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Verbal dyspraxia is characterized by the following elements

Dyspraxic children exhibit difficulty in producing sound, syllables and words. This is not caused by muscle weakness or paralysis. The brain has difficulty telling the muscles what to do (moving the lips, jaw or tongue for example) which is necessary for producing sound. Children affected know what they mean to say but their brain has difficulty coordinating the necessary muscle movements to pronounce the words.

Verbal dyspraxia is characterized by the following elements:

  • Significant unintelligibility which entails major difficulty in making themselves understood to those around them;
  • Omission and frequent reprocessing of sound. Either the child omits the sound or substitutes one sound for another. These errors are not made or seldom made by children of the same age;
  • Considerable effort is put into pronouncing sounds;
  • Pauses between two sounds or two syllable (for example break (pause) fast instead of breakfast).

Where verbal dyspraxia is exacerbated with feeding difficulties and problems moving the mouth muscles (tongue, lips, jaw) it is referred to as oral dyspraxia.

What are some of the signs of verbal dyspraxia?

With younger children, verbal dyspraxia displays the following features:

  • The child is barely able to babble or does not babble at all;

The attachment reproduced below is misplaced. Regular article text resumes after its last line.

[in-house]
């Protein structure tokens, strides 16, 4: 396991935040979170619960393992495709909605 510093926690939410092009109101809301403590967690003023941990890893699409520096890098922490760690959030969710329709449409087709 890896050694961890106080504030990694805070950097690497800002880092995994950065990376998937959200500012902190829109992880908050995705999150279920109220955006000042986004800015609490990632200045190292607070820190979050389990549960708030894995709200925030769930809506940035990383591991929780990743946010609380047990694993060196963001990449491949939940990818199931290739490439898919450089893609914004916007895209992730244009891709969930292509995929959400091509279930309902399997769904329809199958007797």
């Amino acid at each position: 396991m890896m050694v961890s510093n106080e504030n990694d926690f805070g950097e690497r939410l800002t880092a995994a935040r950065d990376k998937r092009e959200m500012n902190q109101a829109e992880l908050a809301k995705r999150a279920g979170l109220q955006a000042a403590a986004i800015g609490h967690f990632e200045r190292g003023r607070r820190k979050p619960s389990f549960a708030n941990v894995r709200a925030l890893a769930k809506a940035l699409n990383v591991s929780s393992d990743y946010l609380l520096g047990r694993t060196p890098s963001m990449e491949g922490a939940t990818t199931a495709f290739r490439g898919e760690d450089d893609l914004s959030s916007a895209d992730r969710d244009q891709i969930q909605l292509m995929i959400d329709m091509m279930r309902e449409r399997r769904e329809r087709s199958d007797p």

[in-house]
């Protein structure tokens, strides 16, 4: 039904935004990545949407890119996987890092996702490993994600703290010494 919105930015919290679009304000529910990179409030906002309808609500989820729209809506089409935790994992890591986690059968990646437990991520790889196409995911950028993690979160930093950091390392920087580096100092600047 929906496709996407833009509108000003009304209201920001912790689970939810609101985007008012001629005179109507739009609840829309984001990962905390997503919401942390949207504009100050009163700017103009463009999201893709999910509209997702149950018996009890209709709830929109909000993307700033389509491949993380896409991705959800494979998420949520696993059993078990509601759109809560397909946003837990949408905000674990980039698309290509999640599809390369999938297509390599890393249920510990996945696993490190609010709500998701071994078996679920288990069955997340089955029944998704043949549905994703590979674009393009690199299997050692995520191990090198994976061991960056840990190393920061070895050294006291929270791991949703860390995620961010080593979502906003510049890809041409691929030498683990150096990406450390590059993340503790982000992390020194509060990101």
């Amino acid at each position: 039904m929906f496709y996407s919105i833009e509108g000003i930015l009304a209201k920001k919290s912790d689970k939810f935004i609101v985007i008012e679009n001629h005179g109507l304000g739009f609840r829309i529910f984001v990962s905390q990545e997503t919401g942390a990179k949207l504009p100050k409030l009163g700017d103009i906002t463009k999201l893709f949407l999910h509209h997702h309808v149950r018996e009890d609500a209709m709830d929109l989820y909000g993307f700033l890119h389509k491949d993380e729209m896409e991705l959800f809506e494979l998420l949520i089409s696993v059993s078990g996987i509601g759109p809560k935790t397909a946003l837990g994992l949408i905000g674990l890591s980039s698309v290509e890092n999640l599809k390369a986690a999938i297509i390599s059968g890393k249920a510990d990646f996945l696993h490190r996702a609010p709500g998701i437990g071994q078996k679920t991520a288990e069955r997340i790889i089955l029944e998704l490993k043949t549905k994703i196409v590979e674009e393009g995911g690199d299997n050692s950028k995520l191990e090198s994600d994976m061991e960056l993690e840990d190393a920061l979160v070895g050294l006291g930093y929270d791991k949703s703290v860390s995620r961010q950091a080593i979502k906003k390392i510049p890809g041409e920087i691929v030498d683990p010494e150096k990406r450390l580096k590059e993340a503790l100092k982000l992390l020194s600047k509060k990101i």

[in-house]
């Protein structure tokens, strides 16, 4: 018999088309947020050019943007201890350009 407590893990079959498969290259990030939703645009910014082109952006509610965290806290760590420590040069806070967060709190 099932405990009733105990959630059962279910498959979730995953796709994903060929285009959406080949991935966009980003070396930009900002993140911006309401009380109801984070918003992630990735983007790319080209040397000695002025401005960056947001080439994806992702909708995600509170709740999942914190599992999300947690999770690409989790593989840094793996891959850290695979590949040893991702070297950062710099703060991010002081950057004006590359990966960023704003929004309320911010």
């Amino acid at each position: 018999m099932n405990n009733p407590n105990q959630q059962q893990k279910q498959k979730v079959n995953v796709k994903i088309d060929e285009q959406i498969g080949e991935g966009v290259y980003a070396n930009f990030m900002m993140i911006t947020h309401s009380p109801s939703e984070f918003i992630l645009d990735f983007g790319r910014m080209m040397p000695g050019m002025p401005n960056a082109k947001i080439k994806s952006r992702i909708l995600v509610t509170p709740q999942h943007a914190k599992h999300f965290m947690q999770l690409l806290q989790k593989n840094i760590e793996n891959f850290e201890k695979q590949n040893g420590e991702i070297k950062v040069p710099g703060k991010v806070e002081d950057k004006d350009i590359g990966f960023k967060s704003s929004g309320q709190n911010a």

• The child is late in pronouncing his/her first words and may display a delay in pronouncing some sounds;
  • The child pronounces only a few consonants and vowels;
  • The child is not able or barely able to combine sounds;
  • The child may insert pauses between some sounds;
  • The child simplifies words by replacing difficult sounds with easier sounds (e.g.: “wobert” for “robert”) or entirely omits difficult sounds (“abbit” for “rabbit”). Although most children will drop some letters, dyspraxic children will do it much more often;
  • The child may exhibit difficulty feeding himself or herself (e.g. fills his/her mouth like a squirrel; does not like or refuses food; spits food out; may choke).

With older children, verbal dyspraxia displays the following features:

  • The child makes inconsistent mistakes in pronouncing certain words (e.g. : “abbit” or “wabbit” for “rabbit”);
  • The child’s comprehension of language is better than his or her expression of words and sounds;
  • The child has difficulty reproducing speech however, imitation of sound is easier than spontaneous pronunciation;
  • The child may hesitate between sounds to be pronounced and may show difficulty coordinating lips, tongue and jaw in order to reproduce sound (e.g.: “a ta”,”wa”,”abit” for “a rabbit”;
  • The child has more difficulty with longer words or sentences;
  • The child has difficulty being understood by an unknown person;
  • The child may exhibit arrhythmic or monotonous speech or may make a pause between syllables or will put the emphasis on the wrong syllable (e.g.: “break” (pause) “fast” instead of “breakfast”).

The child may exhibit other speech pronunciation difficulties :

  • Late development of language;
  • Difficulty with gross and fine motor skills;
  • Difficulty with sensory-motor functions. The child may be more sensitive (hypersensitive) or less sensitive (hyposensitive) when it comes to oral functions such as brushing teeth or crunchy food. The child may be unable to identify an object in his/her mouth through touch.
  • Other speech disorders may be exhibited through difficulty in learning to read, spell and write.
About this page
Updated on 3/6/2015
Created on 3/6/2015
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